Your Ad Here

Sunday, January 3, 2010

Science and Buddhism

Science and Buddhism

There have been a lot of efforts from various individuals to compare science and Buddhism. Some say Buddhism starts where science ends. Some say the most scientific religion is Buddhism. Science is ever-changing, is still growing and diversifying. Buddhism is 2,500 years old; Buddha never wrote his teaching and over the years it had undergone a lot of upheavals and split into sects, i.e. Theravada and Mahayana. However, the original teachings of the Buddha has prevailed to the present time and is often referred to as authentic Buddhism or Buddha Dhamma. Therefore, is it correct or possible to compare science and Buddhism?

Buddhism, today, is a religion followed by millions around the world. What the Buddha taught was Buddha Dhamma and was not for everyone like any branch of science, (In this article what is meant by Buddhism is Buddha Dhamma). You cannot make a whole population doctors, engineers or any other professionals. Those who study a particular discipline would only understand the content of each. Likewise, the Buddha had clearly declared his teaching is for those who practice the art of development of wisdom - Panna, (Panna wantassa maya dhamma); and not for those who do not. The unique path for the accomplishment of this objective was discovered by the Buddha and named it the Noble Eightfold Path (NEP), which is the Ariya atthangika magga, Majjima patipada or Dhamma cakka.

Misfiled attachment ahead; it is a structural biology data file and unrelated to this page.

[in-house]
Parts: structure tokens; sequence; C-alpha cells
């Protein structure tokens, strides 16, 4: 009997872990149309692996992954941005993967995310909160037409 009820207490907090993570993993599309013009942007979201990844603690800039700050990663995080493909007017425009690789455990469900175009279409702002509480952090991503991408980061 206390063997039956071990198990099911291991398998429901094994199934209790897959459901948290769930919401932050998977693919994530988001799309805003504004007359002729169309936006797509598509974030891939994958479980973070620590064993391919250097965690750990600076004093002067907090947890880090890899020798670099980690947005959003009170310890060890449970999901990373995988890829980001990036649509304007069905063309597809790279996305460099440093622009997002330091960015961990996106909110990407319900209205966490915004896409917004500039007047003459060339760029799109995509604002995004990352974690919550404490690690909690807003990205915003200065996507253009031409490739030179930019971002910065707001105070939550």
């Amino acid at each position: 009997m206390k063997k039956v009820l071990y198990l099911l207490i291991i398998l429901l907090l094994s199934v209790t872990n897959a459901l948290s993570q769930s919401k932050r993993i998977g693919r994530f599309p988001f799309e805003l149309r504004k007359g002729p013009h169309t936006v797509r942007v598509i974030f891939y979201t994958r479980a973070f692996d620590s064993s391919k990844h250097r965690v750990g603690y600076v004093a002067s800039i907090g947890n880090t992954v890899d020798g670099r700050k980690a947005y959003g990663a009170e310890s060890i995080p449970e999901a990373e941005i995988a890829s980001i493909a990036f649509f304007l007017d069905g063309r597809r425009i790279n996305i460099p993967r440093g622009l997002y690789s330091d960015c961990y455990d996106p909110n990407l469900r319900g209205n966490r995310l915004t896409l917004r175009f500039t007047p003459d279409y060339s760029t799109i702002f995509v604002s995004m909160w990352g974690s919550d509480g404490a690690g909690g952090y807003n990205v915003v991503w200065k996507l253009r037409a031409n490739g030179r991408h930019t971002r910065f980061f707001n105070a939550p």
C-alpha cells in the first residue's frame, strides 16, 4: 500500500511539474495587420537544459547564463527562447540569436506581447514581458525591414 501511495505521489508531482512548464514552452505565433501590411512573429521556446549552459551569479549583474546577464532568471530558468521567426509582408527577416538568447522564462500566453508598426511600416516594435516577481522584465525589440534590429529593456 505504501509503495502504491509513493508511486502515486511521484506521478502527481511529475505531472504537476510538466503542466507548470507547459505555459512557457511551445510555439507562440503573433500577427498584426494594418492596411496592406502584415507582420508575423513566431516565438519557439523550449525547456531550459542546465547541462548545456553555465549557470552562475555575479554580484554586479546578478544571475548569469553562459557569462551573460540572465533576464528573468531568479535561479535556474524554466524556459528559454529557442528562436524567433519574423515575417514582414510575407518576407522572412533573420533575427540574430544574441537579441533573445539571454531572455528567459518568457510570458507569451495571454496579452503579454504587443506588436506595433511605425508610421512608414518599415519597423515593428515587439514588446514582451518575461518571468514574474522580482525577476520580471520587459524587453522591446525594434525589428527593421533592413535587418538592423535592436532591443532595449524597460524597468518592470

The NEP is used to separate mind (Nama) from the body (Rupa). This separation is called Namarupa pariccheda. Body is mundane and made of ever changing (Anicca) physical matter, grows old, catches deceases and dies. Whereas, the mind is super mundane, not made of physical matter, always new, never grows old and passes to a new body at death. As, it is useless to treat the body which cannot be cleaned permanently and protected from disease. The Buddha found the mind can be cleaned permanently and made to live permanently if it is separated from the body.

The ultimate objective of the Buddha Dhamma, therefore, is to grow and fulfil Panna and finally live in Panna or Nibbana without a body (Panna paripurin vepullattanca sayan abhinna sacchikatwa upasampajja viharati). The Buddha further states that what is great for the eternal life in Nibbana is Panna (Pannahu jeevin jeevita mahu setthan).

First of all, science cannot prove itself as scientific. With all ultra modern technology and scientific instrumentation the final decision-making still has to be done through the five senses viz. eye, ear, nose, tongue and body.

Whereas, the Buddha called the five senses as "fools" and said associating with them leads to the delusion of self "I". What he taught was to give up the use of five senses (Asevanaca balanam) and instead use the mind directly, Panna, (Panditananca sevana) for decision making or to see the "truth".